Tom Snee | EurekAlert!
Further information:
http://www.uiowa.edu

Further reports about: NASCAR NASCAR races NFL upsets SPRINT Sprint Cup championship Wrecks

More articles from Studies and Analyses:

nachricht Rutgers-led innovation could spur faster, cheaper, nano-based manufacturing
14.02.2018 | Rutgers University

nachricht New study from the University of Halle: How climate change alters plant growth
12.01.2018 | Martin-Luther-Universität Halle-Wittenberg

All articles from Studies and Analyses >>>

The most recent press releases about innovation >>>

Die letzten 5 Focus-News des innovations-reports im Überblick:

Im Focus: In best circles: First integrated circuit from self-assembled polymer

For the first time, a team of researchers at the Max-Planck Institute (MPI) for Polymer Research in Mainz, Germany, has succeeded in making an integrated circuit (IC) from just a monolayer of a semiconducting polymer via a bottom-up, self-assembly approach.

In the self-assembly process, the semiconducting polymer arranges itself into an ordered monolayer in a transistor. The transistors are binary switches used...

Im Focus: Demonstration of a single molecule piezoelectric effect

Breakthrough provides a new concept of the design of molecular motors, sensors and electricity generators at nanoscale

Researchers from the Institute of Organic Chemistry and Biochemistry of the CAS (IOCB Prague), Institute of Physics of the CAS (IP CAS) and Palacký University...

Im Focus: Hybrid optics bring color imaging using ultrathin metalenses into focus

For photographers and scientists, lenses are lifesavers. They reflect and refract light, making possible the imaging systems that drive discovery through the microscope and preserve history through cameras.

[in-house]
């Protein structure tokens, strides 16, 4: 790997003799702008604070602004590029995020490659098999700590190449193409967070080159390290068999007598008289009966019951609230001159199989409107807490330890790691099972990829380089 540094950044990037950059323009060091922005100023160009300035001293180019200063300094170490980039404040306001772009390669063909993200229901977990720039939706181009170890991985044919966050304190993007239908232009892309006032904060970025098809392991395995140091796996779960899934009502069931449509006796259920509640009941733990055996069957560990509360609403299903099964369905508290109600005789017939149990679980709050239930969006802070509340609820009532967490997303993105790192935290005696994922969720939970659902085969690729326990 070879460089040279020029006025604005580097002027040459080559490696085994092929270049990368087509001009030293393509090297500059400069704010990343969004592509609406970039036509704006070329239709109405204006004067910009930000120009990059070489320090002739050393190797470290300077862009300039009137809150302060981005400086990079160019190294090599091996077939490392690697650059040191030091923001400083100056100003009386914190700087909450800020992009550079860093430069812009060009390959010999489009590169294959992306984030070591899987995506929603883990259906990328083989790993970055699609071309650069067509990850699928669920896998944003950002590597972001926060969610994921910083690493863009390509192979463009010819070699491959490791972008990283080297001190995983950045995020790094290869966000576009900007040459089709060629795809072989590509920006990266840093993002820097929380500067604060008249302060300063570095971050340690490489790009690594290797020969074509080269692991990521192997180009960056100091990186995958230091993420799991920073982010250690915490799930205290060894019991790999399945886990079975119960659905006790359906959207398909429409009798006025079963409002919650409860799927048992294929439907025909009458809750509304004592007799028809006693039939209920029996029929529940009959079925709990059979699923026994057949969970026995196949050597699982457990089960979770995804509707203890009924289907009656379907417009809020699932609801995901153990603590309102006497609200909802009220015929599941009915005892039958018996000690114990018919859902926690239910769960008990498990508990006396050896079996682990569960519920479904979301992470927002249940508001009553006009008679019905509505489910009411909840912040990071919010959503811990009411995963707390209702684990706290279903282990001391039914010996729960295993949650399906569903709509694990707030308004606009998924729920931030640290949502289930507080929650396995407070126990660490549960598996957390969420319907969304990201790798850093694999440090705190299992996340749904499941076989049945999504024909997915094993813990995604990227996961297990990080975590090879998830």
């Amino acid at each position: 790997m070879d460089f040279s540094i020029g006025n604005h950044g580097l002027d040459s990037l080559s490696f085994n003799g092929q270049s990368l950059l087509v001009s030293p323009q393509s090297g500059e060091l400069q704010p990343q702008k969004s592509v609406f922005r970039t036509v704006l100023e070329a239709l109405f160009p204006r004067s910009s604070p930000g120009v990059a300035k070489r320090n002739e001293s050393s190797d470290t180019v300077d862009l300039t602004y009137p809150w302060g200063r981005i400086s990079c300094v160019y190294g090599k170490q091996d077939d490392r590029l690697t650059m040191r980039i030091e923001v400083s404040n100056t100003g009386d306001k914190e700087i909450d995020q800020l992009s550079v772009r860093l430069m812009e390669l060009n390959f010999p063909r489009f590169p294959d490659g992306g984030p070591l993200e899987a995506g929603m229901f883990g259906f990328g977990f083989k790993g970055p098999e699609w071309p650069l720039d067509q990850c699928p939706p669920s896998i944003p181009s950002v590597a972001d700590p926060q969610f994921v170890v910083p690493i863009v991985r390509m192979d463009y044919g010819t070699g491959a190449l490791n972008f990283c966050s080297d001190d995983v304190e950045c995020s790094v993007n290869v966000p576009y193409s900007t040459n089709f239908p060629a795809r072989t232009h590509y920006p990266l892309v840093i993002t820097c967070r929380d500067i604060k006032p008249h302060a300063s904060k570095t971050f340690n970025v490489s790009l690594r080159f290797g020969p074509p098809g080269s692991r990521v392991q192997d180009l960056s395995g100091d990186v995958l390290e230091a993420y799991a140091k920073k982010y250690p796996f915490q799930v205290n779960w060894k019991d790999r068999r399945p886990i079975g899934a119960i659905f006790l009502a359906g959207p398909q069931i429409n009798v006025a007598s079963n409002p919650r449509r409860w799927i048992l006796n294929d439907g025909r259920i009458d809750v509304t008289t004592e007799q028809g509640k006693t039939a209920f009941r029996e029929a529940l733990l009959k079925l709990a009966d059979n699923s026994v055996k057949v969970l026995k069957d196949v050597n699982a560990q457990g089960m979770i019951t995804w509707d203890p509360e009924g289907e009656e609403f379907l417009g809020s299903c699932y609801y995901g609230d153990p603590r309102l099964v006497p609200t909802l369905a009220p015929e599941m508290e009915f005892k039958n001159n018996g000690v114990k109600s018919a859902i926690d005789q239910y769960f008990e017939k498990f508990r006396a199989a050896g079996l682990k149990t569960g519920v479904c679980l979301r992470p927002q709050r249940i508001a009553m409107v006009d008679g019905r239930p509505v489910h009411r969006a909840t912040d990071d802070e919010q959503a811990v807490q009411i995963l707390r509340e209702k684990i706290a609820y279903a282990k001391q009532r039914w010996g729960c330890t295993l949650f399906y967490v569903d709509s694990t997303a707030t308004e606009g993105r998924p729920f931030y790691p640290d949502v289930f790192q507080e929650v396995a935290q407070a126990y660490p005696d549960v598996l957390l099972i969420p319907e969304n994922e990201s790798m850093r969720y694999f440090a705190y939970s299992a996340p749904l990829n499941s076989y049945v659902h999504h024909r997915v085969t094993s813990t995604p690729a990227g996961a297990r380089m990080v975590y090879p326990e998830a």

But today's glass-based lenses are bulky and resist miniaturization. Next-generation technologies, such as ultrathin cameras or tiny microscopes, require...

Im Focus: Stem cell divisions in the adult brain seen for the first time

Scientists from the University of Zurich have succeeded for the first time in tracking individual stem cells and their neuronal progeny over months within the intact adult brain. This study sheds light on how new neurons are produced throughout life.

The generation of new nerve cells was once thought to taper off at the end of embryonic development. However, recent research has shown that the adult brain...

Im Focus: Interference as a new method for cooling quantum devices

Theoretical physicists propose to use negative interference to control heat flow in quantum devices. Study published in Physical Review Letters

Quantum computer parts are sensitive and need to be cooled to very low temperatures. Their tiny size makes them particularly susceptible to a temperature...

All Focus news of the innovation-report >>>

Anzeige

Anzeige

VideoLinks
Industry & Economy
Event News

2nd International Conference on High Temperature Shape Memory Alloys (HTSMAs)

15.02.2018 | Event News

Aachen DC Grid Summit 2018

13.02.2018 | Event News

How Global Climate Policy Can Learn from the Energy Transition

12.02.2018 | Event News

 
Latest News

'Lipid asymmetry' plays key role in activating immune cells

20.02.2018 | Life Sciences

MRI technique differentiates benign breast lesions from malignancies

20.02.2018 | Medical Engineering

Major discovery in controlling quantum states of single atoms

20.02.2018 | Physics and Astronomy

VideoLinks
Science & Research
Overview of more VideoLinks >>>